Or - is it in part that liberalism changed (from classical liberalism to....???)
At least on the topic of Sarah Palin, many of reformed liberal Harry Stein's thoughts echo my own.
I suppose I’d half expected a female Dan Quayle, the unknown sprung upon us as George H.W. Bush’s unexpected choice (presumably to appeal to younger voters) in 1988. But the moment she strode on stage, accompanied by her fisherman/oil worker husband and a gaggle of kids with strange names, it was apparent that she was different. No deer in the headlights, this was obviously a confident woman.
More to the point, there’s what she is confident—and forceful—about: fighting for energy independence and against earmarks; cutting property taxes and otherwise taking on even those special interests which generally have a hold on her own party. Then there was the personal stuff: the son in the army, en route to Iraq; the Down’s Syndrome child who has so clearly enriched her family’s life; her history as a high school basketball star, including, (as we later learned) the time she played in a championship game, Kerri Strug-like, with a fractured ankle.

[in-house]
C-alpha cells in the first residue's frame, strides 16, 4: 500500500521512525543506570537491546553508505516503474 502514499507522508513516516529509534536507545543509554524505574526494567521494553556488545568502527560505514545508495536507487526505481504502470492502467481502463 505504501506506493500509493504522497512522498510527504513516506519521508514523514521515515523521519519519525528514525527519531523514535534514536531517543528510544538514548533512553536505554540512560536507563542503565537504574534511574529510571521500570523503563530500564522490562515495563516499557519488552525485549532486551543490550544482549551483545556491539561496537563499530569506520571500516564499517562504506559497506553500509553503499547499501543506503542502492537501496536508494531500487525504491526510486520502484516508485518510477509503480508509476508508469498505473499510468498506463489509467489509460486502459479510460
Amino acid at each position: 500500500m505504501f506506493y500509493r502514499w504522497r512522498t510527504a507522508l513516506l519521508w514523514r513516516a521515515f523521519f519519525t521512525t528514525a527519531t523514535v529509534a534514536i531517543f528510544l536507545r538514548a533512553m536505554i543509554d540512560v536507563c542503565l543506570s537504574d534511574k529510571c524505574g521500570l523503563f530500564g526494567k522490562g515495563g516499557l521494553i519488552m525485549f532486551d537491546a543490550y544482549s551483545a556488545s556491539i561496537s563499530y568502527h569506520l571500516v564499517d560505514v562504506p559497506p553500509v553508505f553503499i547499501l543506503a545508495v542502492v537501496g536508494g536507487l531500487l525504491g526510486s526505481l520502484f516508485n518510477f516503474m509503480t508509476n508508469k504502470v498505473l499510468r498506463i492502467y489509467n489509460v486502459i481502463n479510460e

If, as one commentator observed, McCain’s pick was a classic fighter pilot’s move, as risky as it was daring, the plain-spoken, gun-toting Palin is the kind of strong and independent woman who, a few short generations back, helped conquer the West. Lots of liberal women politicians call themselves strong and independent—and spend their careers relentlessly working for programs that increase people’s dependence on government. Palin could hardly be more different. She is the anti-Barbara Boxer.